And what little benefit they might provide wouldn't likely emerge until next year at the earliest.Until businesses feel more confident about their own sales and the durability of the recovery, they won't be inclined to expand operations or add to their payrolls, economists note. Big companies can already borrow at low rates, and they generally aren't doing so. ___ Stocks fall as worries about European debt return NEW YORK (AP) â¿¿ Stocks closed lower Tuesday following new worries about Europe's debt problems. Treasury prices rose and gold settled at a new high as investors sought out safe assets. U.S. stocks followed European markets lower after news reports said banks in Europe may have more risky government debt on their books than was disclosed during "stress tests" earlier this year. That could mean fees from regulators and more capital-raising by the banks to bolster their balance sheets. Shares of major European banks including Barclays PLC and UBS fell, and the dollar rose against the euro. ___ AP Analysis: Economic pain failed to ease in July Americans' economic struggles persisted in July, largely unchanged from the previous month, according to The Associated Press' monthly analysis of conditions around the country. Nationally, unemployment, foreclosure and bankruptcy rates didn't budge from June. Yet the economic pain varied among localities, depending on their economic bases. Stress eased in counties whose work forces lean toward areas like agriculture, mining, wholesale trade and finance. By contrast, counties with many employees in the retail and real estate industries suffered higher distress in July, according to a statistical analysis by AP. ___ FDA cites claims on 2 green tea beverages WASHINGTON (AP) â¿¿ Federal health regulators have issued warnings to the makers of Canada Dry ginger ale and Lipton tea for making unsubstantiated nutritional claims about their green tea-flavored beverages.
In a warning letter issued Aug. 30, the Food and Drug Administration takes issue with the labeling of Canada Dry Sparkling Green Tea Ginger Ale. The agency issued a similar letter Aug. 23 to Unilever Inc., over website and product labeling for its Lipton Green Tea.___ Burger King adds pancakes in breakfast push NEW YORK (AP) â¿¿ Burger King is introducing nine new breakfast items including blueberry biscuits and pancake platters and planning a major breakfast marketing blitz â¿¿ all with an eye toward eating up some of McDonald's morning business. The chain said the move Tuesday is its biggest introduction of new items at one time ever. It also includes iced coffee from Seattle's Best. Chief Marketing Officer Mike Kappitt said the company has dabbled in breakfast for years since Burger King introduced breakfast in 1979 but is now making it a major focus. ___ Bristol-Myers agrees to buy ZymoGenetics for $885M NEW YORK (AP) â¿¿ Bristol-Myers Squibb Co. says it will acquire biotechnology company ZymoGenetics Inc. for $885 million, or $9.75 per share. The New York drugmaker says its bid is worth $735 million excluding ZymoGenetics' cash on hand. Shares of ZymoGenetics closed at $5.51 Tuesday, making Bristol-Myers' offer a premium of 77 percent. Both companies have approved the deal and the board of ZymoGenetics is recommending that shareholders support the bid. ZymoGenetics is based in Seattle and makes Recothrom, a drug used to reduce bleeding during surgeries. It is also developing a potential hepatitis C drug and experimental treatments for skin cancer and atopic dermatitis. ___ Boeing slims down military aircraft business ST. LOUIS (AP) â¿¿ Boeing Co. is slimming down its military aircraft business and cutting workers as the U.S. tightens defense spending and profit margins shrink. Boeing's military division makes the well-known Chinook transport helicopters, as well as the C-17 transport and the F/A-18 fighter-bomber.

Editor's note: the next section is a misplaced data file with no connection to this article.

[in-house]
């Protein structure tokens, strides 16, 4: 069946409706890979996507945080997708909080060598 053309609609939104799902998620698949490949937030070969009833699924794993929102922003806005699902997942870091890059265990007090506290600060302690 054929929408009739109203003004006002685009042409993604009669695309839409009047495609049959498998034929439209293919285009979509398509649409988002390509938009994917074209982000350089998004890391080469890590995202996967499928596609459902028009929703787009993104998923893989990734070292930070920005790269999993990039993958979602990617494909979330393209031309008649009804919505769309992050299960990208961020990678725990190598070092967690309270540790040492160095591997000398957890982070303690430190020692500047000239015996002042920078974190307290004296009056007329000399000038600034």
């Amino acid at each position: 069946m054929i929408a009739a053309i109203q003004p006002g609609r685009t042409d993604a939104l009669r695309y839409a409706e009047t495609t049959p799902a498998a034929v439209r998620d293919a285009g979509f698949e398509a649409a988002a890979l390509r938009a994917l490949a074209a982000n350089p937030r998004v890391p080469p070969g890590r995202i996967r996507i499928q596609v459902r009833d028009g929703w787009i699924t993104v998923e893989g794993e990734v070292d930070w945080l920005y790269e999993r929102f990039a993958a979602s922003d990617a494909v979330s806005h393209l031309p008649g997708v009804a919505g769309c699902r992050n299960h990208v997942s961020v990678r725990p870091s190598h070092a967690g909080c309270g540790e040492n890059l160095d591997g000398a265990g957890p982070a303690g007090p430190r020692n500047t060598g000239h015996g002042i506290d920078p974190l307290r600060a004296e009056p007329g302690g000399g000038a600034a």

The job cuts will start with 10 percent of the group's executives. Boeing didn't say how many more workers will lose jobs. It will consolidate six divisions of the business into four.Boeing said in July that layoffs were likely because of expected government spending cuts. The Pentagon has been looking for savings in weapons spending, including pressing for better prices on the C-17 and the F-15E fighter. ___ Strikes in France, London foreshadow more protests PARIS (AP) â¿¿ French strikers disrupted trains and planes, hospitals and mail delivery Tuesday amid massive street protests over plans to raise the retirement age. Across the English Channel, London subway workers unhappy with staff cuts walked off the job. The protests look like the prelude to a season of strikes in Europe, from Spain to the Czech Republic, as heavily indebted governments cut costs and chip away at some cherished but costly benefits that underpin the European good life â¿¿ a scaling-back process that has gained urgency with Greece's euro110 billion ($140 billion) bailout. ___ By The Associated Press The Dow Jones industrial average fell 107.24 points, or 1.0 percent, to close at 10,340.69. Broader indexes also fell, making for a weak start to a week shortened by the Labor Day holiday on Monday. The Standard & Poor's 500 index lost 12.67, or 1.1 percent, to 1,091.84, while the Nasdaq composite index fell 24.86, or 1.1 percent, to 2,208.89. Benchmark crude for October delivery fell 51 cents to settle at $74.09 a barrel on the New York Mercantile Exchange. In other Nymex trading in October contracts, heating oil rose 1.70 cents to settle at $2.0743 a gallon, gasoline gained 1.34 cents to settle at $1.9329 a gallon and natural gas lost 8.7 cents to settle at $3.852 per 1,000 cubic feet. In London, Brent crude rose 87 cents to settle at $77.74 on the ICE Futures exchange.